|Publication number||US5268735 A|
|Application number||US 07/802,975|
|Publication date||Dec 7, 1993|
|Filing date||Dec 6, 1991|
|Priority date||Dec 14, 1990|
|Publication number||07802975, 802975, US 5268735 A, US 5268735A, US-A-5268735, US5268735 A, US5268735A|
|Original Assignee||International Business Machines Corporation|
|Export Citation||BiBTeX, EndNote, RefMan|
|Patent Citations (8), Referenced by (37), Classifications (23), Legal Events (5)|
|External Links: USPTO, USPTO Assignment, Espacenet|
The present invention relates to an optical inspection apparatus, and more particularly to an optical inspection apparatus for observing a light-transmitted portion and a light-reflected portion of a sample to be inspected within the same visual field.
The main defects which are caused in an optical disk are pin holes in a recording layer and foreign substances absorbed on the surface of the recording layer or mixed in a transparent substrate. To inspect the above defects, a prior art solution has used an optical microscope constructed so that an image is caused by light reflected from the optical disk.
Accordingly, as shown in FIG. 3, pin holes 11 and foreign substances 12 on an optical disk 1 are observed as black shadows (points). Thus the pin holes 11 and the foreign substances 12 have been indistinguishable from one another. Further, in a case where the optical disk 1 is inspected by an optical microscope constructed so that an image is caused by light transmitted through the optical disk 1, even though the pin holes 11 can be observed, it is very difficult to observe the foreign substances 12 because the recording layer, being made of metal, has a low transmittance of light. Still further, coaxial or spiral grooves 2 formed on the optical disk 1 can be observed from the reflected light image, but it is difficult to observe the grooves 2 from the transmitted light image. For this reason, the grooves 2 and the pin holes 11 cannot be observed at the same time with the optical microscope constructed so that the transmitted light image from the optical disk 1 is observed and thus it is impossible to find out the law of causation from investigating the relationship of the grooves 2 with the pin holes 11.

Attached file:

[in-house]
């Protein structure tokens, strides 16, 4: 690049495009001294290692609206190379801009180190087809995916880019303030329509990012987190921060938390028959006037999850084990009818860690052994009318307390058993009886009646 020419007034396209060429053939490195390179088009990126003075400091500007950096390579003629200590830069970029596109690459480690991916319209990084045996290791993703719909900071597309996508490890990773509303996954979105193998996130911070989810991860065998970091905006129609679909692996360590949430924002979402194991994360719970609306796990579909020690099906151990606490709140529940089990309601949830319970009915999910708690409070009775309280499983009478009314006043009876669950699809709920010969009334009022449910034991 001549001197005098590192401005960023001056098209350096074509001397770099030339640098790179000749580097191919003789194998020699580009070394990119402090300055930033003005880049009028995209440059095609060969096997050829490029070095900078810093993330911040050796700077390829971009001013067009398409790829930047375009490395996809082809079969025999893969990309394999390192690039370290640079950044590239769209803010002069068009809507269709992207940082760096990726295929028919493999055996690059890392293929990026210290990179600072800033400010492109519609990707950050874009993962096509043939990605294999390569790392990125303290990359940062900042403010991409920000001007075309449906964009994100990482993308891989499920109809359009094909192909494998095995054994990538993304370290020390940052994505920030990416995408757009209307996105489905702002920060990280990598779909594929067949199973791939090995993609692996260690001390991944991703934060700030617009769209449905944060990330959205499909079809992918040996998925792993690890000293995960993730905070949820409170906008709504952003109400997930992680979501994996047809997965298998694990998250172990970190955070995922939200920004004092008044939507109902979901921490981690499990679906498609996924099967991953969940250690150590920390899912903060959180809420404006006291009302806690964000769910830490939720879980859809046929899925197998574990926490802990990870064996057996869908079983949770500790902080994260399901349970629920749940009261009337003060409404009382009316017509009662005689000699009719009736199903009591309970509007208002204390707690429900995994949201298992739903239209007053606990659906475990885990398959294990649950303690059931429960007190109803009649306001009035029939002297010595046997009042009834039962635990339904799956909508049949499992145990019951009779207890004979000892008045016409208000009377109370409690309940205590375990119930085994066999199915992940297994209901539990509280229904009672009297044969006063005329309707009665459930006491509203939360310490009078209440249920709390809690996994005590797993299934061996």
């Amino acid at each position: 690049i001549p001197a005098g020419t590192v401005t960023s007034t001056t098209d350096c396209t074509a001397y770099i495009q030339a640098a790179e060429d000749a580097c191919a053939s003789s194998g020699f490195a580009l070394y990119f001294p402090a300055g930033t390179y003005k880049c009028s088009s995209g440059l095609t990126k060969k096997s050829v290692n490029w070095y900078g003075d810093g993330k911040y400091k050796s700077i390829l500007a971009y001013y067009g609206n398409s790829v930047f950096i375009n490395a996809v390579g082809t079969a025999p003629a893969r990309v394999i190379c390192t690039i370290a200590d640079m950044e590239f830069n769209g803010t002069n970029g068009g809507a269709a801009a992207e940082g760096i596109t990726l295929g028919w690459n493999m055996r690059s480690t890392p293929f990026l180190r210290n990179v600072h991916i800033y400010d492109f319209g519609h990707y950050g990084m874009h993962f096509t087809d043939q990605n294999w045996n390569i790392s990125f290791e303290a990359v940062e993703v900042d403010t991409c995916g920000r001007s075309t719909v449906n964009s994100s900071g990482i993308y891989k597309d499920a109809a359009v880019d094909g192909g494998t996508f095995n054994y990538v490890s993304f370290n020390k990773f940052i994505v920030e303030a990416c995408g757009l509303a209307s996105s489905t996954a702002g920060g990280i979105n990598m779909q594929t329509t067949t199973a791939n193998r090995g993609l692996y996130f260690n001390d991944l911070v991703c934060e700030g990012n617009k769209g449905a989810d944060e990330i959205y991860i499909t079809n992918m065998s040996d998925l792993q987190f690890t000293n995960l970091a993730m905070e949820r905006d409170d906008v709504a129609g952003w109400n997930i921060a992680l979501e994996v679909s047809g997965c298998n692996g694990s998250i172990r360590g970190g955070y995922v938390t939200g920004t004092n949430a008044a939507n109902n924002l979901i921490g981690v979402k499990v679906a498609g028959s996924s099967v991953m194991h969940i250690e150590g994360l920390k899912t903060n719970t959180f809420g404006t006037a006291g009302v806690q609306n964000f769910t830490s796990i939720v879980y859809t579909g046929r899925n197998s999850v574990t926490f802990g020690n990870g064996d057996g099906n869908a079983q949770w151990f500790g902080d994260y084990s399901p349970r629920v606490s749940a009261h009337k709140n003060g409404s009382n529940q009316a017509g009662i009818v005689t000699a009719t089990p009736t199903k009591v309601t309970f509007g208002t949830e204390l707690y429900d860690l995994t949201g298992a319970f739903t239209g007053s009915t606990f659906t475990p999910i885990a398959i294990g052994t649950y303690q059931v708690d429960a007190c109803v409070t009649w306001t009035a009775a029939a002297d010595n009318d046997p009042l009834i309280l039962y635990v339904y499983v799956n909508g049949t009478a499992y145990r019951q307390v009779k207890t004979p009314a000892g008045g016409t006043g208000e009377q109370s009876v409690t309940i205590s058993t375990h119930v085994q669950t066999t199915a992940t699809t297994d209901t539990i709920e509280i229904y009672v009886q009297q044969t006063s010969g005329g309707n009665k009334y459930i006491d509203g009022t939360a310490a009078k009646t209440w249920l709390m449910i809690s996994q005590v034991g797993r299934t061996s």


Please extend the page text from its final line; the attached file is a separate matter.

Japanese Published Unexamined Patent Application (PUPA) 61-25041 discloses a bottle inspection apparatus in which the neck and the bottom portions of a bottle are observed by reflected light and transmitted light, respectively. However, in the bottle inspection apparatus, a portion where a reflected light image is caused and a portion where a transmitted light image is caused, are previously separated from each other within a visual field of inspection. Therefore, the bottle inspection apparatus cannot be applied to a usual object to be inspected, as in an inspection of the optical disk, in which a portion (pin hole) through which light transmits and a portion (foreign substance) from which light reflects are mixed.
An object of the present invention is to provide an optical inspection apparatus in which a light-transmitted portion and a light-reflected portion within a sample to be inspected, distinguishable from each other can be observed within the same field of vision.
According to the present invention, the transmitted light image and the reflected light image of a sample to be inspected are formed by one and the other of at least two lights, respectively, distinguishable from each other to accomplish said object of the present invention.
The foregoing and other objects, features and advantages of the invention will be apparent from the following more particular description of the preferred embodiment of the invention, as illustrated in the accompanying drawing.
FIG. 1 is a perspective view showing a basic concept of the embodiment of an optical inspection apparatus according to the present invention.
FIG. 2 is a plan view showing a result of inspection of the optical disk according to said embodiment.
FIG. 3 is a plan view showing a result of inspection of an optical disk with a conventional optical microscope.
FIG. 4 is a cross-sectional view showing the preferred embodiment of FIG. 1 in greater detail.